|WikiProject Ireland||(Rated Start-class, Low-importance)|
Can someone change this to be an Irish geograhical stub- Newtoncunningham is located in Donegal in the Irish Republic, not Northern Ireland
Which house are the Anglo-Irish "big houses"? This sounds rather dubious to me.--Johnfullerton 17:47, 12 December 2005 (UTC)
"big house" is a term that is used to refer to the houses of English landlords. Not to be confused with "the big house" which has an altogether different meaning. I believe the context here insures that the correct meaning will be understood.
Some recent edits on this page seem a bit incorrect: Mickey Kurnel's as listed - shouldn't this be Mickey Burke's, which as far as I know is now called something like Geraldine's as Mr. Burke passed away some years ago. Billy and Anton Kurnan shouldn't this be "Barry and Anthony Kernan". They also own a Centra and not a Spar. The urban-rural divide is gradually being broken down gives a false impression. There's still a divide - its just that the population on the rural side are facing extinction.
"Big House" is an established term used by Irish historians and literary critics in reference to the stately homes built by the Anglo-Irish Ascendancy. Newtown is literally a "new town" in that the village began as a cluster of servants' and farm labourers' cottages around the house that locals now call "The Castle" (of course it was never really a "castle" as such, and should not be confused with Burt Castle). A "manse" can be either a generic term for an imposing house, or a term for a clergyman's residence (especially a Presbyterian clergyman).
The previous commentator is right about errors having been introduced in recent edits. The shop in question was originally Mickey Burke's, but since his retirement it has been owned and run by his niece, Geraldine McFadden; it is presently called "Geraldine' Shop." The pub is known locally as "Peter's" but is actually called McLaughlin's. Multiple references on Google confirm that it is Barry and Anthony Kernan's Centra store. There is no Spar shop in Newtowncunningham. The page has been edited to fix those errors.
In what sense is the rural side of the popualation facing extinction; literally or culturally-wise is it? Surely not literally; I haven't heard of any tension-related gang warfare murders. "Extinction" is a gross exaggeration. If you mean culturally, is there even a proud rural culture in Newtown anyway - any examples? By the way, why is the Manse in Newtown a "Big House"? It may be imposing, but, as far as I know, it is not inhabited by a Presbyterian clergyman. Who built it?--126.96.36.199 21:49, 11 February 2006 (UTC)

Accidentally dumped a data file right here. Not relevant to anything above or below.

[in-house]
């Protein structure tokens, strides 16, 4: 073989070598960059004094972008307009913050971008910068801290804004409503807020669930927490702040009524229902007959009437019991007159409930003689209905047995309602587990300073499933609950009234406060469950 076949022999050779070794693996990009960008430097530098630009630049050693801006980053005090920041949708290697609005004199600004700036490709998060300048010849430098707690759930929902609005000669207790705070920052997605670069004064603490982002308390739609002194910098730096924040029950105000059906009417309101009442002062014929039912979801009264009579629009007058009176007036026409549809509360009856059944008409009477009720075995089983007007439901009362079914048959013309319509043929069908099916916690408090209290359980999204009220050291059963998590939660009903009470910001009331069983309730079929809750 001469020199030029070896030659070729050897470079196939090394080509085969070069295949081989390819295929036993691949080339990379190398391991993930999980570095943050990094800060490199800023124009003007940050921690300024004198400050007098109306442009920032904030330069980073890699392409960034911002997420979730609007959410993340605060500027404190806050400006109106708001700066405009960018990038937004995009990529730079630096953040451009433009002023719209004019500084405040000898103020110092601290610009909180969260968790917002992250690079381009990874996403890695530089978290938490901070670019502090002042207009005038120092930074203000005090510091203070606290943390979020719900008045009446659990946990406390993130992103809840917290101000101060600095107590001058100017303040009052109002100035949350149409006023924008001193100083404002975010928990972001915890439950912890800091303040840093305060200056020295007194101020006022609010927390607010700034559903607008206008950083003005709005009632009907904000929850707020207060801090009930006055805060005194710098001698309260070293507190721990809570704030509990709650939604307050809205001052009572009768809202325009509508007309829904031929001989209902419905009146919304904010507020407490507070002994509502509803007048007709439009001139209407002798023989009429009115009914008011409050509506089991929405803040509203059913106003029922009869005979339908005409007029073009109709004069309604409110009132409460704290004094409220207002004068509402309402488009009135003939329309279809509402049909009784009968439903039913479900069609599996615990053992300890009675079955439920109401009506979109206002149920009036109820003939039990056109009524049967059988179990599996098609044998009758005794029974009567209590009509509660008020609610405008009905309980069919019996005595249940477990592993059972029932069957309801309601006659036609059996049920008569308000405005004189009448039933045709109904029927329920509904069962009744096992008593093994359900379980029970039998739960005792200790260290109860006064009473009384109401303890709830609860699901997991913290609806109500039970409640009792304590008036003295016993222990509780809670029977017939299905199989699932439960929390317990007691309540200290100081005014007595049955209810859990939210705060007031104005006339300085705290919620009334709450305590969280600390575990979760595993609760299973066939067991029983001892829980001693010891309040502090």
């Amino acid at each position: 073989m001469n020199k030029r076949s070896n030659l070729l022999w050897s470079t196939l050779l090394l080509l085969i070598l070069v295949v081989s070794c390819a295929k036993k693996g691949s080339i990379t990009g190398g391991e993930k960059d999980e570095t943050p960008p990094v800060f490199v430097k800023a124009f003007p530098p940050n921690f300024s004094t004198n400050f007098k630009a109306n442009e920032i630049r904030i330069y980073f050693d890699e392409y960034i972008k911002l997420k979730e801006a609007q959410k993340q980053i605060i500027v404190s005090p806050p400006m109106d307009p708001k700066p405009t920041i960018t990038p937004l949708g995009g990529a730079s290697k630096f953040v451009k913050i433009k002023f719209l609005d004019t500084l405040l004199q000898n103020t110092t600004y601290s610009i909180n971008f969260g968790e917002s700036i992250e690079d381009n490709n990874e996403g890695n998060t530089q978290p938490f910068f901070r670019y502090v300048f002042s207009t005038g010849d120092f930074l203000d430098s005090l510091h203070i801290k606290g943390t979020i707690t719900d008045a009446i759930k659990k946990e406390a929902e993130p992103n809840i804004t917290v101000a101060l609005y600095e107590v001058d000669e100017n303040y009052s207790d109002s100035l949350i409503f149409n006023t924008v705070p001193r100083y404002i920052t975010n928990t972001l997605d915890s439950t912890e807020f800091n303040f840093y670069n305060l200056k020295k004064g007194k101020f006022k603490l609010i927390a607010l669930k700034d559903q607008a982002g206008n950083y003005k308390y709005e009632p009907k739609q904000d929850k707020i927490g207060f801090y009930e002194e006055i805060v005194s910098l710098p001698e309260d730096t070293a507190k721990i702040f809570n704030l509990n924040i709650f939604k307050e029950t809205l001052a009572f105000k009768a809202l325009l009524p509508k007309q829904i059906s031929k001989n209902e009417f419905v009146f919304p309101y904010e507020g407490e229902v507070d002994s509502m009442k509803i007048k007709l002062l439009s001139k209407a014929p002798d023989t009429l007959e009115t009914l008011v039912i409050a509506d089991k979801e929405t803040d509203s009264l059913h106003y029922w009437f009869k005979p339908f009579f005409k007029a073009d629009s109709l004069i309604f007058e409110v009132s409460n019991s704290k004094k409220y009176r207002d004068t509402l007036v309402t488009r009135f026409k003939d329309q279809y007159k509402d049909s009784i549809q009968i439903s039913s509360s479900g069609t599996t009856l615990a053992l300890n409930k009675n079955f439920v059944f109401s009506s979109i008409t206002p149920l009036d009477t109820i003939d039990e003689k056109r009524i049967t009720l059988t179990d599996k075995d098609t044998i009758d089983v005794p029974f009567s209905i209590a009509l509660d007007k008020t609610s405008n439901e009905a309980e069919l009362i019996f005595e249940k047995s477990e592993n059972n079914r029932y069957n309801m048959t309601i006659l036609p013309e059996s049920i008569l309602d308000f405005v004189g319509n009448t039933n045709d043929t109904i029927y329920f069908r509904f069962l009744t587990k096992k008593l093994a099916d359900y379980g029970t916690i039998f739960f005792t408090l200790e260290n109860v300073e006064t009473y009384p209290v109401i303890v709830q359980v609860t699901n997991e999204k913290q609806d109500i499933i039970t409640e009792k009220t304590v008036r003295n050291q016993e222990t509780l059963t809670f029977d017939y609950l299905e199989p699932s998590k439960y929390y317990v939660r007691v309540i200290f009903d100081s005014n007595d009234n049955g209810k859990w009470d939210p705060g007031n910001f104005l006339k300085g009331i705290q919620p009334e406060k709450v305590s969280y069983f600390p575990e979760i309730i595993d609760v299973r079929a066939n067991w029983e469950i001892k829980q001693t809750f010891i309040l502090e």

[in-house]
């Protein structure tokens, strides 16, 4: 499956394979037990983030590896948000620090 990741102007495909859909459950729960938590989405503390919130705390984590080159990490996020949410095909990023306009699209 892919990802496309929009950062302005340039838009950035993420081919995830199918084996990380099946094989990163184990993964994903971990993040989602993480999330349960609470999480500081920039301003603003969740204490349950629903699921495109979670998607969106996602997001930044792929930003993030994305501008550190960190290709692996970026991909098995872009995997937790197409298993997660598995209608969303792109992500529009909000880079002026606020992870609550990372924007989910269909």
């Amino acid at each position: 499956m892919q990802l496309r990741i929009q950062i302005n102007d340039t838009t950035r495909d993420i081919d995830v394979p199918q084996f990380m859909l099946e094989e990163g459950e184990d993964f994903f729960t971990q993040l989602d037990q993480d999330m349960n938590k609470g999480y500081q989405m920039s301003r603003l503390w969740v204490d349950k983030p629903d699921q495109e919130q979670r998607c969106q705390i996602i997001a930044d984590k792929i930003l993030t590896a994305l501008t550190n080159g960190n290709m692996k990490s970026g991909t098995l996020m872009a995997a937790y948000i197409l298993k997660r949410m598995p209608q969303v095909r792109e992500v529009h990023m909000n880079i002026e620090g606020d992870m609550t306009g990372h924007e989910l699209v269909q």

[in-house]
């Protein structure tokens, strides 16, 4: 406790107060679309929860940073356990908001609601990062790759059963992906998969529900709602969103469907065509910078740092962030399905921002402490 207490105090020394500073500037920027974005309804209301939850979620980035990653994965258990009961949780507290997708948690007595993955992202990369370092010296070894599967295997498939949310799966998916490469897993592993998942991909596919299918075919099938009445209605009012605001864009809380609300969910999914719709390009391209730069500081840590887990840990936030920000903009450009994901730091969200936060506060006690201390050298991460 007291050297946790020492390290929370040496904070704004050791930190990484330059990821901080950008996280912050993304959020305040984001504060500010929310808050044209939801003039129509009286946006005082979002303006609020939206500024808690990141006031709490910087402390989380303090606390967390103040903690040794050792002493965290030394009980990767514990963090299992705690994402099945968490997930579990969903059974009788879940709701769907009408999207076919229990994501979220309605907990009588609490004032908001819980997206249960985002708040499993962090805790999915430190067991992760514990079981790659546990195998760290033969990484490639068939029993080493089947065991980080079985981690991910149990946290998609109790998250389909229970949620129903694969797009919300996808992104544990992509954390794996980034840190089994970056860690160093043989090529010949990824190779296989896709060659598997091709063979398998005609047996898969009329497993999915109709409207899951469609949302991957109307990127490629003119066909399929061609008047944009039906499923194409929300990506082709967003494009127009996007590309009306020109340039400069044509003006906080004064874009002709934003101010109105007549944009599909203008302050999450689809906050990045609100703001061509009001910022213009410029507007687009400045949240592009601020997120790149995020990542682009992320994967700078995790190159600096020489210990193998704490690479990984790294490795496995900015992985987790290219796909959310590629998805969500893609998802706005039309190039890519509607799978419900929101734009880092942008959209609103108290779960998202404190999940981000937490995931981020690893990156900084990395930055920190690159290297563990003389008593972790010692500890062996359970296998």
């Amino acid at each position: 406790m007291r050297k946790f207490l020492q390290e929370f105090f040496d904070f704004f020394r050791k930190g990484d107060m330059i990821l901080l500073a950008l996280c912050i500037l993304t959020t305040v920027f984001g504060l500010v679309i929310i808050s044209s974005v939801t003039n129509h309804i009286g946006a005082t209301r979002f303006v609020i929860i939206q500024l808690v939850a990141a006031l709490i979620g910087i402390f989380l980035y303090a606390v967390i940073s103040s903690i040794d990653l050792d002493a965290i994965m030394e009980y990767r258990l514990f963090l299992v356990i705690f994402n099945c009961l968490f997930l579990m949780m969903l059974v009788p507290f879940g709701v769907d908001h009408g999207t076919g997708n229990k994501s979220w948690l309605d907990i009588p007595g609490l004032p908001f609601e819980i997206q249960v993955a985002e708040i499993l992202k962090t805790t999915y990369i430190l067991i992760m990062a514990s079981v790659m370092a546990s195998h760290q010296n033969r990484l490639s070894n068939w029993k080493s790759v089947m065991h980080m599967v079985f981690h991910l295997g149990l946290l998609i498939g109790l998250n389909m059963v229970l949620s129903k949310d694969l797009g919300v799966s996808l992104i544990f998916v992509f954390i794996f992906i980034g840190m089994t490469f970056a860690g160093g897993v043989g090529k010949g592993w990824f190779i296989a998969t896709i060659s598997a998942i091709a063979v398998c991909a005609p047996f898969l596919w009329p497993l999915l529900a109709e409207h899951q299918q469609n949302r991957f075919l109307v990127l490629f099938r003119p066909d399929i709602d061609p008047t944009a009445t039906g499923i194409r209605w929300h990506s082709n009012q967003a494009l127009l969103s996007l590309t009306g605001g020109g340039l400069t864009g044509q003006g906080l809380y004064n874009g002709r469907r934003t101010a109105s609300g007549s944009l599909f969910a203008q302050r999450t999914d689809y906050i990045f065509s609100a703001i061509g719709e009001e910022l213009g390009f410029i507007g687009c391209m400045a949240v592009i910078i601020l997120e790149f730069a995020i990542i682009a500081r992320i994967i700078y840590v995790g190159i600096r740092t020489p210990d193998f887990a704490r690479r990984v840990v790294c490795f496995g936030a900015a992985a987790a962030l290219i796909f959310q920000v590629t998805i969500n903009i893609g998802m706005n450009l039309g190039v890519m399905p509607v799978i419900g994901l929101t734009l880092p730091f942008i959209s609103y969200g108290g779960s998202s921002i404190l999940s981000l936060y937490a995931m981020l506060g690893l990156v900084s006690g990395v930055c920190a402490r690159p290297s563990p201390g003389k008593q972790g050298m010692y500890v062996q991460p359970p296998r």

I think the fate of long-term village servant Eugene Coyle, of Coyle's Store success, could be considered an unfortunate example of victimisation/extinction due to the urban-rural conflict now taking hold of Newtowncunningham. Coyle ran a family-based hardware facility, but he has since been pushed out of business after he was bought over by the urban consumerist Gala chain, popular with the 'border bandits', as the rural folk call them. Church rates are also falling as urban secularism influences the village youth (some traditional village old-timers would say 'infects' - but then the youth would counter that with accusations of the elderly being simply cases of 'old fogies'). In saying all this, progress has been made to smash the divide with collective organisation and celebration of St. Patrick's Day in Newtowncnningham with a parade down the main street. This is a highly commendable way to warm the cold relations.
As for the Manse; it's a private household, not a 'Big House'.--Johnfullerton 20:32, 12 February 2006 (UTC)
Alive and well
UM CAN SOMEBODY REWRITE THE ARTICLE IT SEEMS THAT SOME ONE DELTED IT AND WROTE GABBO GABBO. Hi all. Great to find this lengthy article on our ever expanding village. I have been keeping an eye on the  website for the goings on too. I think with a portal like this the village really has an area where, for the first time, just about anybody can have a say on anything they wish without having to go out of their way.
--- FYI the website no longer exists.
"The Manse" may be a private household now, but was once an actual manse. The article mentions it in the context of the different architectural styles in the village, not in terms of its ownership or use.
What's all this about ghosts? Won't somebody think of the children?
Some sick religious bigot recently saw fit to slander two dead men who devoted their lives selflessly for the good of the area concernedand its people. Fr's Muldoon & McGlynn were not paedophile priests nor was, or is, their successor, Fr Kevin O'Doherty (retired on health grounds) who gave twenty years of his life only to be now labelled by some twisted and sick minded individual whose sole purpose seems to be the defamation of his/her obvious betters. Shame on the impovrished individual who perpetrated this, what is in most decent countries of the world, an illegal and sad act that is so devoid of either humanity or christianity. They are to be pitied. —Preceding unsigned comment added by Gagahudieden (talk • contribs) 14:43, 10 September 2009 (UTC)